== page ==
I had been trying for several years to get into graduate school. At least to have the option. First I applied to PhD programs in one subject. No luck. Then I tried in another subject. De nada. This didn’t upset me much. I didn’t want to return to academia. I liked being in business. If I could have worked 90 hours a week for a company in which I had an equity stake, I think I would have topped 100 hours every week.

So when things got rough – got quiet – got boring – I applied to programs in business. I slaved over my application. I had such a resume, such references, such a transcript! Such a transcript. I went 0 for 21. The Mets would be proud. I had nowhere to go.

I asked my friends- some of whom are just frighteningly successful entrepreneurs. Their voices were almost in harmony. MBAs are a dime a dozen. And what do they teach you? How to consult? You know how to do that! You’ve been doing it for years! But a law degree – aha. Those are rarer in business. A lawyer could protect himself and his company. And – oh, hey – by being your own attorney you could save so much money as a startup. That’s money you wouldn’t have to raise. Money you wouldn’t have to sell stock to get. Do your own filings, write your own contracts. That would be a skill. Better than an MBA. Beyond all: a skill worth having.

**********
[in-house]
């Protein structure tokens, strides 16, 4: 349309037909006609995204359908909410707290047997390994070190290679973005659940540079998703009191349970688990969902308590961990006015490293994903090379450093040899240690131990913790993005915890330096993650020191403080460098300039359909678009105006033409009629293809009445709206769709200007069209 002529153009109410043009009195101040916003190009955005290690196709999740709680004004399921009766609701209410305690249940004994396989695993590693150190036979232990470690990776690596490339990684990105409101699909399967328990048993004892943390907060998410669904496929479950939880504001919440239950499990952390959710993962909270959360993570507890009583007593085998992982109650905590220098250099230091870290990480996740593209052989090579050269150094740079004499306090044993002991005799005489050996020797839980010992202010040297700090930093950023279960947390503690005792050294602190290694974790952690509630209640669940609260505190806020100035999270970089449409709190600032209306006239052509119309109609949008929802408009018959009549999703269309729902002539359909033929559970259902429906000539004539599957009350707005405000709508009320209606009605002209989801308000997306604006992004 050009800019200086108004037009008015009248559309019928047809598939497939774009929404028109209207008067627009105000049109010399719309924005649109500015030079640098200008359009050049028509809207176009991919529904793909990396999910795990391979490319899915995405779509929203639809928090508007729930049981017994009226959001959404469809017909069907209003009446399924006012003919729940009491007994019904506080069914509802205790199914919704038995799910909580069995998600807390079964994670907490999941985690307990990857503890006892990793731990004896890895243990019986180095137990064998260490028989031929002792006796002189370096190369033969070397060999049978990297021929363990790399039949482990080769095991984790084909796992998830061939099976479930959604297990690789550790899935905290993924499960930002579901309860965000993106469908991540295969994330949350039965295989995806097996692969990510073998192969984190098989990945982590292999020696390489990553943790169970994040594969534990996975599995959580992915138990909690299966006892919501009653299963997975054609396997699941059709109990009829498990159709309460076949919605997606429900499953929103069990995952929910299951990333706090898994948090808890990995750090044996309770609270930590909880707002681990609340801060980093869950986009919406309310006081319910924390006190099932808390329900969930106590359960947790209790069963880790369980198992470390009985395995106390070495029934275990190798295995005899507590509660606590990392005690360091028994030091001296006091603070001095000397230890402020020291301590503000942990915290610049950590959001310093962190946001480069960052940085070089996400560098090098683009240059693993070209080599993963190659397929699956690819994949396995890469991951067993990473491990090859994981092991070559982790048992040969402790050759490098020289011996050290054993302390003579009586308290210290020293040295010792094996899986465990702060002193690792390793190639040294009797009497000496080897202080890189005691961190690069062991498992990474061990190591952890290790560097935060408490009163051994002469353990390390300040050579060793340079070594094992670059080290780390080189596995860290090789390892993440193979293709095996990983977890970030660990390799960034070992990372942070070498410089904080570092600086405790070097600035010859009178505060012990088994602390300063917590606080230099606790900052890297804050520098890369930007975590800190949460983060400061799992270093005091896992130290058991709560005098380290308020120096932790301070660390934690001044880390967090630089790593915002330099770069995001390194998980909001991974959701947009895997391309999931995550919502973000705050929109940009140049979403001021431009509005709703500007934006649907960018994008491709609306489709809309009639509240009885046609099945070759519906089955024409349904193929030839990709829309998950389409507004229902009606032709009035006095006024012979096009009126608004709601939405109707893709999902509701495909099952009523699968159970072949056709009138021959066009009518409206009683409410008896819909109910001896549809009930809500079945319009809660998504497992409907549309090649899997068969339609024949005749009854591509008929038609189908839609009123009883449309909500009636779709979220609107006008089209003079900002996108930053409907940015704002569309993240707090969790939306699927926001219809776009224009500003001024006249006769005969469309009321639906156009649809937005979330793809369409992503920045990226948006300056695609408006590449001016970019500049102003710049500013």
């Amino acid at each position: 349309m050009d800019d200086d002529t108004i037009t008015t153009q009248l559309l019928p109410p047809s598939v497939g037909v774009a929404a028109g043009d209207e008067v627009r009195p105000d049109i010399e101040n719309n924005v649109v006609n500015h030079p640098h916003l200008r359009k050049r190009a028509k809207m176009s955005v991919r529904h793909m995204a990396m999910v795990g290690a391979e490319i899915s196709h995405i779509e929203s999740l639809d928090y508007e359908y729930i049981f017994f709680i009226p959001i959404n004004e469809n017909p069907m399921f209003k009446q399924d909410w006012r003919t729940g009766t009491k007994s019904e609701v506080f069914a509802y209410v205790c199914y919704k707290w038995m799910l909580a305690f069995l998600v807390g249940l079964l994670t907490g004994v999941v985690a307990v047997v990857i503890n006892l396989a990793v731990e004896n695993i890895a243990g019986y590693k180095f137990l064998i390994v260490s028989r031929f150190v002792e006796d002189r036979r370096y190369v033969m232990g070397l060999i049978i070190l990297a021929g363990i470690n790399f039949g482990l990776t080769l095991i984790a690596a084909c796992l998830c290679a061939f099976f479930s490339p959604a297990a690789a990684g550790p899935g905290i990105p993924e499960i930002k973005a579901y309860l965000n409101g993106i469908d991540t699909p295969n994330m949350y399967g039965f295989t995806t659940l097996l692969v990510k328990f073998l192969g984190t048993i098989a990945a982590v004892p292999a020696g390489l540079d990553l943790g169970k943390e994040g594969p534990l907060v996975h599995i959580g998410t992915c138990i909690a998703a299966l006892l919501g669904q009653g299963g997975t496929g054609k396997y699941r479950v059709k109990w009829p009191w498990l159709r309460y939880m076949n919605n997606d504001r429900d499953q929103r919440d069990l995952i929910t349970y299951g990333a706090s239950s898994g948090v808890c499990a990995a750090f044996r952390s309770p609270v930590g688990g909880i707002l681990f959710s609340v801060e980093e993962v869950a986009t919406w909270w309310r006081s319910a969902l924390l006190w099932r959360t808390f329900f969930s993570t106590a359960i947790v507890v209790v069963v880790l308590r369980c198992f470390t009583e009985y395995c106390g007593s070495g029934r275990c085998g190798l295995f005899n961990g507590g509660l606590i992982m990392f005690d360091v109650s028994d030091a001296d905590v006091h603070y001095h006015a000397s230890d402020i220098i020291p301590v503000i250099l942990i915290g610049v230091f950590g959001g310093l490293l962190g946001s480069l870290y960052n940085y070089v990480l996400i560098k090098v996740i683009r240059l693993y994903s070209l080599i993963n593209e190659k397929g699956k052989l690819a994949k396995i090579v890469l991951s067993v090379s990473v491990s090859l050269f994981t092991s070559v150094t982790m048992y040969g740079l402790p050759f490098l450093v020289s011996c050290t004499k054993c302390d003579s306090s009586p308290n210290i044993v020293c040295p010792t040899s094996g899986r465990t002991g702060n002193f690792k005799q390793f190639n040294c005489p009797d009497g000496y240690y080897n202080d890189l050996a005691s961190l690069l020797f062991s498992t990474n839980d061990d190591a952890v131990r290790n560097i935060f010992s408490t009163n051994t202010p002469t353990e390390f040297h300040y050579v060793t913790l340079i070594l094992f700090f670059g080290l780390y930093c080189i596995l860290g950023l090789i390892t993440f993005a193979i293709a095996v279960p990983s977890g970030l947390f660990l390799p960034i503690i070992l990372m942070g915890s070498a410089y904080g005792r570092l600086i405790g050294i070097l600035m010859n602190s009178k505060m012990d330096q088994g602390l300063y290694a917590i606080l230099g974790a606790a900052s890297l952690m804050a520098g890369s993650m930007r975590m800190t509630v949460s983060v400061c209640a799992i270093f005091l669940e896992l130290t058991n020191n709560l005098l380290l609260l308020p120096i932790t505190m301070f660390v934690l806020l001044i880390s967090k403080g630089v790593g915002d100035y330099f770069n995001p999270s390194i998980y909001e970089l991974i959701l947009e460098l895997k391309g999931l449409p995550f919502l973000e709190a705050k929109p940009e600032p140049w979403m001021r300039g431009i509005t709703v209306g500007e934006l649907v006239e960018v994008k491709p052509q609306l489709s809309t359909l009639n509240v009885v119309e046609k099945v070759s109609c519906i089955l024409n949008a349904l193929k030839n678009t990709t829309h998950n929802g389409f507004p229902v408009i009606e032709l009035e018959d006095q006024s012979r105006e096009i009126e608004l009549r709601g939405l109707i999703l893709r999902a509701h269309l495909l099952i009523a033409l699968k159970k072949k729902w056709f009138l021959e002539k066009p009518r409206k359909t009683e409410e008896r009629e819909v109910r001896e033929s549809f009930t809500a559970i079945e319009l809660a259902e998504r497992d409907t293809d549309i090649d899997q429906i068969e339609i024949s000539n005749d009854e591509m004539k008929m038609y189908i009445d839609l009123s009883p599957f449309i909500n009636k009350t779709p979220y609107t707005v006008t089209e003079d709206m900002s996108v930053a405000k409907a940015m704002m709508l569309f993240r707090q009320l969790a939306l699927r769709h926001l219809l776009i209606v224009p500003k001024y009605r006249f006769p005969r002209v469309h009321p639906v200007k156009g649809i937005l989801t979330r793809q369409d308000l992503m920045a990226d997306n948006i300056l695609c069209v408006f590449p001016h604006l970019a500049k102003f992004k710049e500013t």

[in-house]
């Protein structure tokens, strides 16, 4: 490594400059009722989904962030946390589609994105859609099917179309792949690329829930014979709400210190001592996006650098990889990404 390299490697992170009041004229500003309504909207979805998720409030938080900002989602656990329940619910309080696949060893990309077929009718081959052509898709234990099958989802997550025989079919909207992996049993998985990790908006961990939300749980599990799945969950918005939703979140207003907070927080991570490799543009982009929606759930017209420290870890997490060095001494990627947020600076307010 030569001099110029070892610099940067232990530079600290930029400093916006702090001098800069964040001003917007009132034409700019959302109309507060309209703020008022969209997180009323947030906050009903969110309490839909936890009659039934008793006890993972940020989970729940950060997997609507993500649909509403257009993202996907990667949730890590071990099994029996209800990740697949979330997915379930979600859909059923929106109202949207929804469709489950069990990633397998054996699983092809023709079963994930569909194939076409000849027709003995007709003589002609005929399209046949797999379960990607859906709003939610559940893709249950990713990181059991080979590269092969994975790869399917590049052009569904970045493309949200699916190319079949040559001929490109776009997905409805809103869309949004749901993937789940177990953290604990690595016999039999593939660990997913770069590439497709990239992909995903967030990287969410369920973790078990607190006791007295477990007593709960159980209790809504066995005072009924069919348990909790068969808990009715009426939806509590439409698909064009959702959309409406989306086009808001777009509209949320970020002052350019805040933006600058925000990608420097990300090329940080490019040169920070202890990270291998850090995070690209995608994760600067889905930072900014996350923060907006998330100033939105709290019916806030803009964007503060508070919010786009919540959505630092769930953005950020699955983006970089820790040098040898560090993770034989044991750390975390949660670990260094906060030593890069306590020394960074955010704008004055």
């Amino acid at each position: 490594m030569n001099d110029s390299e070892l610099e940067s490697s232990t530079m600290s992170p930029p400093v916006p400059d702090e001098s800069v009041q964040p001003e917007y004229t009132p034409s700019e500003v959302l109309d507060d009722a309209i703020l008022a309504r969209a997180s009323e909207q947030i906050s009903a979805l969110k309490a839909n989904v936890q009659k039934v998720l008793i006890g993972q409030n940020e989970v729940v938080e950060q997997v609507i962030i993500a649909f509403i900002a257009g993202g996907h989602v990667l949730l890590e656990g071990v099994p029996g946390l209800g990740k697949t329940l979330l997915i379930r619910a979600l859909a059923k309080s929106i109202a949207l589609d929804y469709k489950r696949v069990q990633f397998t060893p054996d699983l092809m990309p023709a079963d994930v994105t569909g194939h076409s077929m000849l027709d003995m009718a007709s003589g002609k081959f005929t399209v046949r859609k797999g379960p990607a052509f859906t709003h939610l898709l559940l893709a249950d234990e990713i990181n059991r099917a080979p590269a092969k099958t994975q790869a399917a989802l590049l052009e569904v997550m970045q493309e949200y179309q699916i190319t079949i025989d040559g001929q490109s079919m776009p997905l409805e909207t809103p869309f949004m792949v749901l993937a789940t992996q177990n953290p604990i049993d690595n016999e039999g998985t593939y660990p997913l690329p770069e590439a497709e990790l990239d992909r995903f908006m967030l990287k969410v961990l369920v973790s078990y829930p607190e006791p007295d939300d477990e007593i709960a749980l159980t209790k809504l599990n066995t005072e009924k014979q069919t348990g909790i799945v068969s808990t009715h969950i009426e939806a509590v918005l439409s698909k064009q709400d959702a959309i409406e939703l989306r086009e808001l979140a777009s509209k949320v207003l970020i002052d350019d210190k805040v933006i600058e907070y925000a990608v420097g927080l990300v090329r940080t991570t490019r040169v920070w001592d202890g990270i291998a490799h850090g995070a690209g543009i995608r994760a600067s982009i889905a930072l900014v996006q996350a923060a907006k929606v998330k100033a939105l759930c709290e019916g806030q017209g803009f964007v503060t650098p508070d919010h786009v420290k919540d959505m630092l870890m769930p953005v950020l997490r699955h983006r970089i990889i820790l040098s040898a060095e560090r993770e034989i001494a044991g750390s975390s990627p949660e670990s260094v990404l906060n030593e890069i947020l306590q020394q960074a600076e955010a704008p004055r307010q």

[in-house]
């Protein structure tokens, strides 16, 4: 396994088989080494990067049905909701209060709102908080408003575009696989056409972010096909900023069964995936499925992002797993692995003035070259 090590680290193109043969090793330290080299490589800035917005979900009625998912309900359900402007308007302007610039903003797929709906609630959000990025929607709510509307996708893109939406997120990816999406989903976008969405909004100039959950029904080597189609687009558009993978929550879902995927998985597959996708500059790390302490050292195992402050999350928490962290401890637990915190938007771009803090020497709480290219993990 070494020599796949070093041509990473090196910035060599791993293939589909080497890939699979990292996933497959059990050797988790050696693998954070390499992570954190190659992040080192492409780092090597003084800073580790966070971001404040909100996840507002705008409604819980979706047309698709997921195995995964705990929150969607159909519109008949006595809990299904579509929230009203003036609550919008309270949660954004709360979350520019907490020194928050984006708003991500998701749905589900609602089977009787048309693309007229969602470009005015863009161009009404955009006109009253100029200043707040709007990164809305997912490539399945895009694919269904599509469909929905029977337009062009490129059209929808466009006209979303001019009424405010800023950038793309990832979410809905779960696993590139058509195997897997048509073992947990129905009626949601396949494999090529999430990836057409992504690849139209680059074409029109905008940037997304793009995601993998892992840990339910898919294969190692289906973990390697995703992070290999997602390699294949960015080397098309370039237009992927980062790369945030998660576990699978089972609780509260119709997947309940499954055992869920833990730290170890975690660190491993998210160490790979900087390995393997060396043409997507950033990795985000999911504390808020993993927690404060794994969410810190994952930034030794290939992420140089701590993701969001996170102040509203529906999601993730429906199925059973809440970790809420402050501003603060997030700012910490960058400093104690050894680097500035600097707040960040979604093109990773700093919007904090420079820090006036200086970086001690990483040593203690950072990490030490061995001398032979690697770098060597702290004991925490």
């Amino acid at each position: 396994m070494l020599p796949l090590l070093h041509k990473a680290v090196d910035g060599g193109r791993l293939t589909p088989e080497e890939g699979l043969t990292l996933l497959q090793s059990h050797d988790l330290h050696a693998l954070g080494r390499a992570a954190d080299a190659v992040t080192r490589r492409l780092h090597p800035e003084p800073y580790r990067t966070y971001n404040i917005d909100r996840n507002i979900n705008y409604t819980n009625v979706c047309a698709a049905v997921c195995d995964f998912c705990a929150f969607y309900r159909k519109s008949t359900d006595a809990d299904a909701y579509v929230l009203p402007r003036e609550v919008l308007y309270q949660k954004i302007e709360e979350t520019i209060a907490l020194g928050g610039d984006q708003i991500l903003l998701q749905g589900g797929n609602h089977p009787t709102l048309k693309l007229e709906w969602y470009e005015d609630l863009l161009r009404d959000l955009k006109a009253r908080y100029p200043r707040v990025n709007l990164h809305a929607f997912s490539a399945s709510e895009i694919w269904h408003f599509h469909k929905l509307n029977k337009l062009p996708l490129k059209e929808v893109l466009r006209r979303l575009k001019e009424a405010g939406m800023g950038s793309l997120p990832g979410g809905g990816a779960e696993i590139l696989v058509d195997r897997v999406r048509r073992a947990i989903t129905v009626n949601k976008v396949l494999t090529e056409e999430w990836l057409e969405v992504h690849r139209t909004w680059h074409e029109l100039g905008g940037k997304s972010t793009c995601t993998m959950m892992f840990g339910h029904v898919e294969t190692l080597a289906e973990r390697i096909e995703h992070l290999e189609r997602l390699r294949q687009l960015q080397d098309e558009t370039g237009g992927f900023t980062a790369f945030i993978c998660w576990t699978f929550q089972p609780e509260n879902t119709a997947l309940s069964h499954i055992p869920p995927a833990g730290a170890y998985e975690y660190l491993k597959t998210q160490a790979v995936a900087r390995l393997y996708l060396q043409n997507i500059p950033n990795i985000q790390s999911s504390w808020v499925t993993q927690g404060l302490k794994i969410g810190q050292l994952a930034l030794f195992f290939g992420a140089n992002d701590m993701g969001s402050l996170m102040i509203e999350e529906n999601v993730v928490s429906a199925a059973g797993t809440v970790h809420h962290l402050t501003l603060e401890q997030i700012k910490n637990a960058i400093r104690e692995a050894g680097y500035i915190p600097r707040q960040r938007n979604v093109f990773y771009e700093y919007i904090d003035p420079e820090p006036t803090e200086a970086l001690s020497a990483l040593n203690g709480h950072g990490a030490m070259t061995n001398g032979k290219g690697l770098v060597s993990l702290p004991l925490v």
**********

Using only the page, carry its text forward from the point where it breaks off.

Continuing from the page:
So I applied to law school.

Somehow I got in almost everywhere I applied. Every single school – except the schools in Boston. I could move to Seattle, to Madison, to Portland Oregon, to Brooklyn or the Bronx. But I’d be moving, one way or another.

I looked at a number of schools. And what I saw was that: each school was pretty much the same. The classes looked dry but interesting. It was the same subject matter, the same teaching styles. The primary difference was the geographic location (and I couldnt’ give a fig less where I practiced, especially since I was far from wedding to practicing, even for a day). The secondary difference was price.

In this latter category, one school stood out above all others. The University of Maine, a short walk from my high school in Portland. Between in-state tuition (?) and a hefty scholarship (???), I’d be paying about twelve grand a year to attend. Or about ONE SIXTH the cost of tuition at the other schools.

Also, living expenses in Portland would be from half to a quarter of what they’d be anywhere else.

The real question was: did I want to graduate with 30 grand in student loans, or 300?

Show of hands? Yeah. Anyone who didn’t vote for Maine can stay after class to write “I will not mortgage my future” 270 times on the blackboard.


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